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Media Freedom Still Murky in Myanmar Despite Progress

Myanmar's decision to dissolve its notorious censorship board was praised by many groups as a step forward in promoting media freedom in the country. But press freedom watchdogs also highlighted the continuing threats, difficulties and attacks experienced by Myanmar-based journalists throughout the past year.

For example, independent reporters continue to face a high risk of being slapped with various lawsuits if they expose controversies in the bureaucracy or criticize high ranking government officials. On February 7, 2013, Myanmar parliament has formed a commission to investigate the writer behind the internet blog post titled “Above the Law” [my]. The post was written by someone who used the pseudonym “Dr. Sate Phwar” in the blog Voice of Myanmar [my]. The article accused members of parliament of disregarding the constitution and also for making decisions on their own without regarding the president's remarks. He sarcastically wrote:

why not add this new amendment in the constitution that whatever the constitution may dictate, the Chairperson of the Hluttaw (parliament) and his companions can decide among themselves by casting votes in the Hluttaw (parliament).

Photo shared by Freedom Media Group (Burma) which wrote that a reporter is being attacked by squatters in a relocation area. The caption also added that “it is said in some news that this is set up by the special police force to make people hate the squatters.”

Similarly last year, domestic journal The Voice Weekly was charged with defamation by the mining ministry for reporting the misuse of funds and fraud inside the ministry. Fortunately, the ministry dropped the charges earlier this year.

Recently, a number of journalists received [my] warnings from Google that there may be pending attacks from “state-sponsored attackers.” The warning was given after the Facebook pages of independent local journals The Voice Weekly [my] and Eleven Media Group [my] were defaced by a group called Anonymous Myanmar. However, the government denied any involvement in the cyber attack.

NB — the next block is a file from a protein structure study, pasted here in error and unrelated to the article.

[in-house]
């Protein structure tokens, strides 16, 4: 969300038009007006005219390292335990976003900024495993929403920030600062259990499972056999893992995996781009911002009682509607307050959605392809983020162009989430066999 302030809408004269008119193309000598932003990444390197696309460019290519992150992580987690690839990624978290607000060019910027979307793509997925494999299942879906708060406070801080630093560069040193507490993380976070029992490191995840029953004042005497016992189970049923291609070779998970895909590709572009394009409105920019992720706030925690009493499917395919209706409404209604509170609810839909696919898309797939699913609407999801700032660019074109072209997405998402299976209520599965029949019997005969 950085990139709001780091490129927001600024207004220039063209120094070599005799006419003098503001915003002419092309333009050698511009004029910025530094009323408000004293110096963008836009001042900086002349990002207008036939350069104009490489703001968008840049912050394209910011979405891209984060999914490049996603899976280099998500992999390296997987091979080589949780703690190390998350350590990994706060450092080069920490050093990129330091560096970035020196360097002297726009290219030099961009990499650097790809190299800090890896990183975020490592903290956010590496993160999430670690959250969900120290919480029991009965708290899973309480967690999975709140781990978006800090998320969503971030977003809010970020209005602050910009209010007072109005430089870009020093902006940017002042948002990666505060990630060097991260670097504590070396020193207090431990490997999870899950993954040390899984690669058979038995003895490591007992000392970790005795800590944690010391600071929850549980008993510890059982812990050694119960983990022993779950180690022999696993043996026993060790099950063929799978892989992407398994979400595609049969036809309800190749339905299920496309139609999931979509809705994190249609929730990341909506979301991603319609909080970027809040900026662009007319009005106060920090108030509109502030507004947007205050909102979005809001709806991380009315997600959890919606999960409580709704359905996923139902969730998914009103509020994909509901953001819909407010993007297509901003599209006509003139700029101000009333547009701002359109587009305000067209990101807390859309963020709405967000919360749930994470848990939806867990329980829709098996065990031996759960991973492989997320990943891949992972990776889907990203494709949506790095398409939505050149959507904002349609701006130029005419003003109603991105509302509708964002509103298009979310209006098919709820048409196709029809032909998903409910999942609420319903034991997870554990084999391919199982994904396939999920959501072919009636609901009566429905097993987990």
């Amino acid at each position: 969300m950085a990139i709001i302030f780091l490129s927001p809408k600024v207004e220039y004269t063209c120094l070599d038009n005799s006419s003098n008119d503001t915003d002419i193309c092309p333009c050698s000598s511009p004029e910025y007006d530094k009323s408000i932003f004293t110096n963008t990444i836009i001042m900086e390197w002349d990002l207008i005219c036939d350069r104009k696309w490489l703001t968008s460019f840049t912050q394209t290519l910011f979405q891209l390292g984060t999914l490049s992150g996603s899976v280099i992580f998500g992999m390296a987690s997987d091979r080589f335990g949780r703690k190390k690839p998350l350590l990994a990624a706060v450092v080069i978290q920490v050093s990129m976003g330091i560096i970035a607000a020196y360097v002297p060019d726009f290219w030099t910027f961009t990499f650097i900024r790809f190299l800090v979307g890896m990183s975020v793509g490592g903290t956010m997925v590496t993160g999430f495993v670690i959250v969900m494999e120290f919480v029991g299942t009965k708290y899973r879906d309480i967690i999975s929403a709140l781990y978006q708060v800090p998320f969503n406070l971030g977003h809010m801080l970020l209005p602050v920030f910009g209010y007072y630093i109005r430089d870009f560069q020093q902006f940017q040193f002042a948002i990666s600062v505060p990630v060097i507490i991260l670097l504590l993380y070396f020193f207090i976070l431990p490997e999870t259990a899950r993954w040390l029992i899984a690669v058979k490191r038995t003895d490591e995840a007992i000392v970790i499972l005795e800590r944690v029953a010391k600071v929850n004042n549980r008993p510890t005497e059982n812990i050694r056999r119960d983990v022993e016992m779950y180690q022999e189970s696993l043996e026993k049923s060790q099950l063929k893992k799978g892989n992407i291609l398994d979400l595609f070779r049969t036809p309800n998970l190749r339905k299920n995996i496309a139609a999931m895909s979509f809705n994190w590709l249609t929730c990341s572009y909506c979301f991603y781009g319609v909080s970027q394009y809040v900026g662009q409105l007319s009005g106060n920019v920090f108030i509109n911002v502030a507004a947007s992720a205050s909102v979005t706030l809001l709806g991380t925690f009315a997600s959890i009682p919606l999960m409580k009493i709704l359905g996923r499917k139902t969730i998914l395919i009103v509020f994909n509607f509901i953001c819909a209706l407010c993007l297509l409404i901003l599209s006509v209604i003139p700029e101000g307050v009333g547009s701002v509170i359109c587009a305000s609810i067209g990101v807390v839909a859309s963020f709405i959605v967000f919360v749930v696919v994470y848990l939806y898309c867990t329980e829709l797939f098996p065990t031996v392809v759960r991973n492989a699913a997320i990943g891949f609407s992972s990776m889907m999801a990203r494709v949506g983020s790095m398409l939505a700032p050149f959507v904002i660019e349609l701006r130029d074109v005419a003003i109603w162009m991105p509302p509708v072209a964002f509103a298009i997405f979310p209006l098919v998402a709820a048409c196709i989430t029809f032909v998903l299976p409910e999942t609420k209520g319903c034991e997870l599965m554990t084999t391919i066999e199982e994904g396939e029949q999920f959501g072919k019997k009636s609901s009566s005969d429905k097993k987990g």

Perhaps in response to the hacking of media sites, the official website [my] of Myanmar's president was attacked last February 5, 2013 by hackers suspected to be members of a group called “Indonesian Fighter Cyber”.

It is also common to find various hate groups, propaganda photos and messages on the social media. During the Rakhine riot in 2012, propaganda photos from both sides of the conflict circulated on the internet.

Meanwhile, Taw Win Daund shared on his Facebook page a photo which is thought to be the photo of hired comment writers. He labeled the photo:

Photo shared by Taw Win Daund

Hired comment writers or military students? Photo shared by Taw Win Daund

Hired comment writers, lobbying the fight between the president Thein Sein and Vice-senior General Min Aung Hlaing by writing hate comments under the posts of the Eleven Media, the Voice Weekly and 7 Days News journal.

There are mixed views on the photo. Steven Myo commented

the writers also include those who have learned in Russia.

La Min Aung refuted the allegation:

this is wrong, using the photos of the students of the military academy to mislead is not good. This is to divide the people and the army.

Although it is hard to say whether it is true or not, hate comments using vulgar language are very common on Facebook in Myanmar.

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